In most cases where you face the possibility of a civil lawsuit, the case itself will never actually make it to trial. Most of these matters end up settled outside of court due to the fact that it saves time, money and airing your personal business.
However, if you cannot reach a settlement outside of court, then your case may end up going through the trial process after all. Thus, it is beneficial to understand this process and what it could mean for you.
Civil trials vs. criminal trials
The American Bar Association breaks down the workings of courts, including civil trials. The trial phase of a civil case actually holds many similarities to the same phase in a criminal case, which may come as a surprise to some.
You have pre-trial conferences in which you can work toward a settlement. You and the opposing party will also have the chance to enter motions and gather evidence to support your side of the case, which is necessary as this is what the court will use to make its decision.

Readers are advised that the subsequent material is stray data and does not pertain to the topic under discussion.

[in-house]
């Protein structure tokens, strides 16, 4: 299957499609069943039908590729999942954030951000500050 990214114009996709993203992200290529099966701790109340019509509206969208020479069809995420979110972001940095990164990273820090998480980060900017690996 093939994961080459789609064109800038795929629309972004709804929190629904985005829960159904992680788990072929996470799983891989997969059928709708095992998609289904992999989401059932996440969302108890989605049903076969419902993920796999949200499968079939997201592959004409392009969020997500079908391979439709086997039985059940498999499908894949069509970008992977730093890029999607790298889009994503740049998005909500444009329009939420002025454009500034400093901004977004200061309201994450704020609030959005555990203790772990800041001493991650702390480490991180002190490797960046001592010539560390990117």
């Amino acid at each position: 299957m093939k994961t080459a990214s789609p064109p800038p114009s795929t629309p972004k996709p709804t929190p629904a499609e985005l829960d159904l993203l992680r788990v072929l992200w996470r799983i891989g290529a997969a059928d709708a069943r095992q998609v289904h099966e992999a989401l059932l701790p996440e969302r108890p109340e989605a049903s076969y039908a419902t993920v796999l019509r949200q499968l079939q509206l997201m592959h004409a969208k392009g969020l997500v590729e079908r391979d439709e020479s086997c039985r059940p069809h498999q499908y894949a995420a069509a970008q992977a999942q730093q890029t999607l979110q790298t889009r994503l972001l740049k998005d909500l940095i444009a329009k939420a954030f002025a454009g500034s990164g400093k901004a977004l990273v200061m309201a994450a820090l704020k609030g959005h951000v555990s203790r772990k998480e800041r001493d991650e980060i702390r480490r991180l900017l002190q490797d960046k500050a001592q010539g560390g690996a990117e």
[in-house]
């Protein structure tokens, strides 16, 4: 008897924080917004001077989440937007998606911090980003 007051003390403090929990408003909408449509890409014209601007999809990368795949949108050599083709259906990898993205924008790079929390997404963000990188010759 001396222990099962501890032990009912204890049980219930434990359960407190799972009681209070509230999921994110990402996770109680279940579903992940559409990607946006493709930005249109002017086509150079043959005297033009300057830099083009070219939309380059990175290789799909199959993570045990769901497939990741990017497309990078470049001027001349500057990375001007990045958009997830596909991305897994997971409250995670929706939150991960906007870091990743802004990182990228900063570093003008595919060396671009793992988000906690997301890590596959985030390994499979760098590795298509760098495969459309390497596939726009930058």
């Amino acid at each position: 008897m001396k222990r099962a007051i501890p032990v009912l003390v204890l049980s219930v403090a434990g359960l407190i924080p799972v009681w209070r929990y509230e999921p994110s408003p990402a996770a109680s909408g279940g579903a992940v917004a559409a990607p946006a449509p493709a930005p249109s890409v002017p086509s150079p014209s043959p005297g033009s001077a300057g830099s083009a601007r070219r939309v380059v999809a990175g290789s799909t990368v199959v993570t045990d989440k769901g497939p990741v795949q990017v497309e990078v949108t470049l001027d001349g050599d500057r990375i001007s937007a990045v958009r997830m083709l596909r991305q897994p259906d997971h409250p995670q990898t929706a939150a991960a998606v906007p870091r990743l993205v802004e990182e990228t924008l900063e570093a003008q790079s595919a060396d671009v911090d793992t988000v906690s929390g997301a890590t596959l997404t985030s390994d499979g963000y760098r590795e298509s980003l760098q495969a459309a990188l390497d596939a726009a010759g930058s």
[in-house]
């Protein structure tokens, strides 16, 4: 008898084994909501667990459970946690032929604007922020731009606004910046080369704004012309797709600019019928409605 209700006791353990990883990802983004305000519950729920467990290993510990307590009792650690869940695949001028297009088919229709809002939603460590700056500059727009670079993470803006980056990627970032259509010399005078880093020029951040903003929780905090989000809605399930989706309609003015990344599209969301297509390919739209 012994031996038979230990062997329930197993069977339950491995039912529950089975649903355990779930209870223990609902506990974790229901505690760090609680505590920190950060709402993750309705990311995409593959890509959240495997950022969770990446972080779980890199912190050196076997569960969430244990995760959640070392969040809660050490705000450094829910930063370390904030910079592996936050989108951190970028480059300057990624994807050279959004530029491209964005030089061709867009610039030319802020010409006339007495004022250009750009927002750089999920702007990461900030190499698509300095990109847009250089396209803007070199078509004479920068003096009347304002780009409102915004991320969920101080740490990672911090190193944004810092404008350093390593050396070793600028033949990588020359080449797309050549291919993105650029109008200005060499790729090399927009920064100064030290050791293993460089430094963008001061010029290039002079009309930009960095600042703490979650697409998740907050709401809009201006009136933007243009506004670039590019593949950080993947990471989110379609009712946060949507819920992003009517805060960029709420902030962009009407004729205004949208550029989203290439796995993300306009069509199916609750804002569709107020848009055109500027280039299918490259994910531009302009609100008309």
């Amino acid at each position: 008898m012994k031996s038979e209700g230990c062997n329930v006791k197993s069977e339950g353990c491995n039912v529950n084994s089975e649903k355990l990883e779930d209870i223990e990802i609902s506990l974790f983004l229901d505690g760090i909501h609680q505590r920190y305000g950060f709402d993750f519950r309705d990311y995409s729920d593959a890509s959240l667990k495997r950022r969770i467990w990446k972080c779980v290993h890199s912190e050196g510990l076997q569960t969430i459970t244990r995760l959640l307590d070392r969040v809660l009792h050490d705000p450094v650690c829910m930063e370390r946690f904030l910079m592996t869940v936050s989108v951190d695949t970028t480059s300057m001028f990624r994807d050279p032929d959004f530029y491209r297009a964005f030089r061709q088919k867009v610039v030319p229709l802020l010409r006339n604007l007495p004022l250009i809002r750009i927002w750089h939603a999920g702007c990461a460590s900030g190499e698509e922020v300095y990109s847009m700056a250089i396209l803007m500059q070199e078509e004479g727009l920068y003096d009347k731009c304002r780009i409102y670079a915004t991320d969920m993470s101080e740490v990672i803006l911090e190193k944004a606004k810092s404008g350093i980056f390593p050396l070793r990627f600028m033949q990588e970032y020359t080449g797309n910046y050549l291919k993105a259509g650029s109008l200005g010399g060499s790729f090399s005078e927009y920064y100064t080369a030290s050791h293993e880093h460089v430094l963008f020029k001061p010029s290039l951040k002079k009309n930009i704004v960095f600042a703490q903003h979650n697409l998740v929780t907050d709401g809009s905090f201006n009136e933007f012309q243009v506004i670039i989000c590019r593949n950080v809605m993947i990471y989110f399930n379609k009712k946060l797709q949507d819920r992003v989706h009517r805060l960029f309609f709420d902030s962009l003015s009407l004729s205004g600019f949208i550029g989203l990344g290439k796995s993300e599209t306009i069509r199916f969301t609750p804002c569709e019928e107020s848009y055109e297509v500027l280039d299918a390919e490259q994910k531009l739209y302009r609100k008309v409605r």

Provision of evidence and witnesses
You can provide witnesses and evidence, and will have the right to examine the evidence of the other party and cross-examine their witnesses. This is also similar to criminal trials. On top of that, you even have the option to have a jury trial, but the majority of civil cases are bench trials where only a judge presides and decides.
Note that even courts will often encourage parties to reach a settlement before taking their case to court, as it ties up resources and costs you a fair amount of money. But it is your right to take it to court if you wish.